"Jackie" Gibbons played in the forward line of the 1930s Spurs team and throughout World War II, before moving on to have a varied playing and management career.
An amateur for the majority of his career, Jackie Gibbons turned out for non-league sides, Uxbridge, Hayes and Kingstonian (where he was in the side that won the Isthmian League), looking like he would sign for Fulham until his family dissuaded him. instead, he signed for Tottenham in July 1937 and scored on his debut. While his brief time at the club brought only 18 goals, twelve came in hat-tricks in four consecutive matches.
Gibbons moved on to Brentford in August 1938, but he had a tough time there, scoring only once for the Bees all season, so it was not a surprise that he returned to White Hart Lane in 1939, although he did not feature in a first team game on his return. The Second World War stalled his career and in 1945 he signed for Bradford Park Avenue as a professional, seeking more playing time and in his two season at the club scored 21 times in 42 league matches. He was demobbed from the RAF in 1946.
Brentford had been relegated to Division Two and re-signed Jackie for a record fee at the time of £8,000 to add some goals to the team, which he did, notching 13 in his first season. With a less successful second season only bringing three goals, Gibbons retired in 1949 going into management with Brentford, having been groomed for the role and signing his former Bradford Park Avenue team-mate Ron Greenwood to the club as captain. Being a deep-thinker about the game, Gibbons employed the football analyst Charles Reep and the result was an increase in their goal-scoring that saved them from relegation at the end of the 1950-51 season. When he fell out with players Greenwood and Jimmy Hill, Jackie resigned in August 1952, coached the now defunct Belgian side Royal Daring Club of Brussels from 1952 to 1954 and was out of work for a while before taking the post of Israeli national team manager in 1956. The team qualified for the 1956 Olympics and came runners-up in the inaugural Asian Cup. Staying in the country, he took charge of the Hapoel Petah Tikva club for a season and achieved second place in the league before leaving the club. He had to wait nine years before his next job, managing the Kenya national side. He had a year in that role before going on work for Coca-Cola in that country and then coach in South Africa and Belgium.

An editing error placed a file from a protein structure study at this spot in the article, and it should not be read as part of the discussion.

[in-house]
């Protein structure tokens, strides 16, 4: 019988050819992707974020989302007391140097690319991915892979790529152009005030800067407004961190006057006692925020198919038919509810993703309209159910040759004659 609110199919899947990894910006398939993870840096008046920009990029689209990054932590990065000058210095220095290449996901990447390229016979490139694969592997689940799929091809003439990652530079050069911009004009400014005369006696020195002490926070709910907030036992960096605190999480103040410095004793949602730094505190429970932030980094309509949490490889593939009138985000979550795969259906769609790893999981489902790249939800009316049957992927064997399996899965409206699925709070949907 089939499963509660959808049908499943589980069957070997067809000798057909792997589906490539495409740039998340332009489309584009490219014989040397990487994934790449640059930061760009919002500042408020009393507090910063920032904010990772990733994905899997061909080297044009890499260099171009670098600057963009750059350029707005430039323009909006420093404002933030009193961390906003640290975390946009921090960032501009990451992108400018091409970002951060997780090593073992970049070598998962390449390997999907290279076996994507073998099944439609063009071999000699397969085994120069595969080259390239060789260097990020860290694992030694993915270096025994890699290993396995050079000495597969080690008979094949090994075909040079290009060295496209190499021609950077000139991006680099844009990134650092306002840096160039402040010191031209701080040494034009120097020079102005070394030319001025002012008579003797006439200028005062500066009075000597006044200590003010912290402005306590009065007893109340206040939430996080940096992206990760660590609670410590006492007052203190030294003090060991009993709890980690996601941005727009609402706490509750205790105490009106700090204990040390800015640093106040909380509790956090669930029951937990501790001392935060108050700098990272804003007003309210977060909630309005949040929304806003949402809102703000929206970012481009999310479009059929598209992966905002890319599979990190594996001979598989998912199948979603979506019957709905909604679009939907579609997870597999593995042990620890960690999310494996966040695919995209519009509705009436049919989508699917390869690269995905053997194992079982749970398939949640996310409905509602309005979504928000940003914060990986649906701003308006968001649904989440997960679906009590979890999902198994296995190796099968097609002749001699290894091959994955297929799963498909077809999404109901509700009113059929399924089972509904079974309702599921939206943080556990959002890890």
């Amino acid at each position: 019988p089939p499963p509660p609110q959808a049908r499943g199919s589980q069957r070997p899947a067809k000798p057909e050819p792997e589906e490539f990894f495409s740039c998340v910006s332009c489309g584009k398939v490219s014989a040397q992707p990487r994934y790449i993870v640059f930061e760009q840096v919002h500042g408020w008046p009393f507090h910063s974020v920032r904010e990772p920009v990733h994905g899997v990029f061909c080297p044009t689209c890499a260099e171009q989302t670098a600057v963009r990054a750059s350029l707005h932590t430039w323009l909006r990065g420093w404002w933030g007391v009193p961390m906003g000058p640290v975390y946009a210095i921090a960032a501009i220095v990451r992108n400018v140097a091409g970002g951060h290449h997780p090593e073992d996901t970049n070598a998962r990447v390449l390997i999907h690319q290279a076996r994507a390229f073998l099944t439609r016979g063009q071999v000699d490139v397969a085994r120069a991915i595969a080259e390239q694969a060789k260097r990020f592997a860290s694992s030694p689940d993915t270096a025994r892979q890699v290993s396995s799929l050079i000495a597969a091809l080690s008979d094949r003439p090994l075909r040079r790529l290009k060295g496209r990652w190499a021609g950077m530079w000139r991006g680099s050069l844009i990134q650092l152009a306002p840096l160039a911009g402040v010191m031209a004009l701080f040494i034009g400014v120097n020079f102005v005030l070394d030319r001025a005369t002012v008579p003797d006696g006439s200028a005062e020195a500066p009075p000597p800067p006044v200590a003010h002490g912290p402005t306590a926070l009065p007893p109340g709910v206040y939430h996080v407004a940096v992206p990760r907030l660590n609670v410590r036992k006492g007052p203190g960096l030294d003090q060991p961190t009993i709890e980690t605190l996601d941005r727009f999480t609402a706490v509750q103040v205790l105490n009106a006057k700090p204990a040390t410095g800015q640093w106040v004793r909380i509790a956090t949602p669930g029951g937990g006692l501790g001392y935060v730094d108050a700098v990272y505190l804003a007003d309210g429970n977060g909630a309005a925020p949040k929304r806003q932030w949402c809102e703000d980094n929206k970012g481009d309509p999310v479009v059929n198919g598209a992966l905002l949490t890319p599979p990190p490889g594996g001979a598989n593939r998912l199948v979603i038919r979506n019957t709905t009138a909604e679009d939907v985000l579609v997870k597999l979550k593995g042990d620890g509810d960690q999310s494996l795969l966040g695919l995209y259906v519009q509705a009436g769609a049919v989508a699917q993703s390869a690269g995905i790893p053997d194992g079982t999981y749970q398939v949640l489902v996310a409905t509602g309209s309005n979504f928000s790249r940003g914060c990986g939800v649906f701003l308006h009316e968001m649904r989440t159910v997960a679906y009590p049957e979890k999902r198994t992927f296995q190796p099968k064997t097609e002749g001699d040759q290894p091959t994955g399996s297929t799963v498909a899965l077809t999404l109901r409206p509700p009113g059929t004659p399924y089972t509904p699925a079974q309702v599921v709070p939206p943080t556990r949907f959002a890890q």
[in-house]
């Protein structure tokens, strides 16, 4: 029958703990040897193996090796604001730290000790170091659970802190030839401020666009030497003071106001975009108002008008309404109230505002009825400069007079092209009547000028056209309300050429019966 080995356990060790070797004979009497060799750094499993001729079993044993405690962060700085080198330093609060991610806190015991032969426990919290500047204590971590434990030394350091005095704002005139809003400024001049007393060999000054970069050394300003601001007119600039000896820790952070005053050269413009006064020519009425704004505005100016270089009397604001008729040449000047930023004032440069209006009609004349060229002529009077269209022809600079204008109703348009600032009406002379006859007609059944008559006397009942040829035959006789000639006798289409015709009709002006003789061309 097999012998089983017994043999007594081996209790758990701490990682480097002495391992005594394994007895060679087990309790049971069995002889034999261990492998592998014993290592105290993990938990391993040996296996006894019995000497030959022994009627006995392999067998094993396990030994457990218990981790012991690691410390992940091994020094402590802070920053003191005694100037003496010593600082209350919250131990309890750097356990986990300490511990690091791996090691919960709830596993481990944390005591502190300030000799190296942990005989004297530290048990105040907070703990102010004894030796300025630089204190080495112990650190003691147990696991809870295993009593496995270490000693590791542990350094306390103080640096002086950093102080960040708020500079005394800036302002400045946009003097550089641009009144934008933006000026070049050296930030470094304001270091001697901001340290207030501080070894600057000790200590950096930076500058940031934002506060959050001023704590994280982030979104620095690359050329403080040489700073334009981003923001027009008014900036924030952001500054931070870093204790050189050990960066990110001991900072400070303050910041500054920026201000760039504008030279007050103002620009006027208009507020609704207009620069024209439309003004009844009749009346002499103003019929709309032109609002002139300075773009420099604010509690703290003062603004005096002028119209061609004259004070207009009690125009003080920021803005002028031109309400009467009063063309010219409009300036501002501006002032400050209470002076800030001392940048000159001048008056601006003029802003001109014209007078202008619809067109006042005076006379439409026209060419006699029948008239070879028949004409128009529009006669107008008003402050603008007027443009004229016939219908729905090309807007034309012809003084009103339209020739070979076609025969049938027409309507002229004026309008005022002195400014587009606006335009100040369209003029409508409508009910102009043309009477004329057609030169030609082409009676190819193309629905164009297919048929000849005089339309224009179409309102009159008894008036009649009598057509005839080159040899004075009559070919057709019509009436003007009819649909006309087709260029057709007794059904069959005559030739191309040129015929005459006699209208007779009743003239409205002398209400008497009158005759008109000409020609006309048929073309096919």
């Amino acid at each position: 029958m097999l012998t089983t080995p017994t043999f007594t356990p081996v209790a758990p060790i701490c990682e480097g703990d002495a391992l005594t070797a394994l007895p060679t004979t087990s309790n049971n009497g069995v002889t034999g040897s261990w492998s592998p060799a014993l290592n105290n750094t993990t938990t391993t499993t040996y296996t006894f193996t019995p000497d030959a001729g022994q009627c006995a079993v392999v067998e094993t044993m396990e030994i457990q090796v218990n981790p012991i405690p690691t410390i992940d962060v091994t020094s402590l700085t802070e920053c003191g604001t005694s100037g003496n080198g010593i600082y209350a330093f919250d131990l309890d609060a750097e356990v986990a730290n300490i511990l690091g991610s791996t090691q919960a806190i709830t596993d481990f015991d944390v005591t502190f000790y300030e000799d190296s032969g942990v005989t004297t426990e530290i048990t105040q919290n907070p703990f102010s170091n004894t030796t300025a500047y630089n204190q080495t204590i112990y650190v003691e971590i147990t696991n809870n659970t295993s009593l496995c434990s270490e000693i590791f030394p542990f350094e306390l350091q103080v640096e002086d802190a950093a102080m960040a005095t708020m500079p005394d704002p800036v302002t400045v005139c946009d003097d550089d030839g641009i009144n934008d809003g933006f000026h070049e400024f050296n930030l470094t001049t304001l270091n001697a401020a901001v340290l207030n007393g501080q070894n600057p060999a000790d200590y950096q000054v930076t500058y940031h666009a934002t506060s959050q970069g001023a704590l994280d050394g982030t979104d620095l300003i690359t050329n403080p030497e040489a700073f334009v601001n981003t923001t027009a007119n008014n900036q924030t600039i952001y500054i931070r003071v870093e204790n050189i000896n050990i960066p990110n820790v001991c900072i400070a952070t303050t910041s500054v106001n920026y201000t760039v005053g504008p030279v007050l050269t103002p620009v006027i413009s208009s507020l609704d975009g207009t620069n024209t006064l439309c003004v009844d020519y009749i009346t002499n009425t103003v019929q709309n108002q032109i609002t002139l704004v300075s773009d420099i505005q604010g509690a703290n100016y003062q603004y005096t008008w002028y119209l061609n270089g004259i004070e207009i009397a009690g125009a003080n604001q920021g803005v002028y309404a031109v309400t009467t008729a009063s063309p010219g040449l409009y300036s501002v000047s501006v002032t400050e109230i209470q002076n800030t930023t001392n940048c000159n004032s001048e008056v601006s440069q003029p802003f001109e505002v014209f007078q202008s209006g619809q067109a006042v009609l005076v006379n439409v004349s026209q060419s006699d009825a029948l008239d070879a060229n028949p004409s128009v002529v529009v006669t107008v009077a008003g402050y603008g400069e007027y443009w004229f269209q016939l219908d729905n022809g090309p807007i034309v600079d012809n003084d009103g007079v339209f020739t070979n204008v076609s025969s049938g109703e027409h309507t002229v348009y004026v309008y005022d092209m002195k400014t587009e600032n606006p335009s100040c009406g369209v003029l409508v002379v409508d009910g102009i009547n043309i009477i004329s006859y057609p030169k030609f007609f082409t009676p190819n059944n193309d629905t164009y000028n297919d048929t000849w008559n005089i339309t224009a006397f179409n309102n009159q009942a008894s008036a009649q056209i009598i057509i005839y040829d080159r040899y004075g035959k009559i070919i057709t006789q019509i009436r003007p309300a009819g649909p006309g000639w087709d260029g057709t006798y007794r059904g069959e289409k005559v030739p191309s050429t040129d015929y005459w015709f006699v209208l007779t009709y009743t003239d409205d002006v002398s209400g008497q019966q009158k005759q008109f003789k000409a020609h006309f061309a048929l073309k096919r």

During his time at Tottenham, Jackie went on a tour of South Africa with the England Amateur team and won six caps scoring six goals. He won one wartime international cap for England and he also represented the FA XI .
Jackie Gibbons died in Johannesburg in South Africa on 4th July 1984.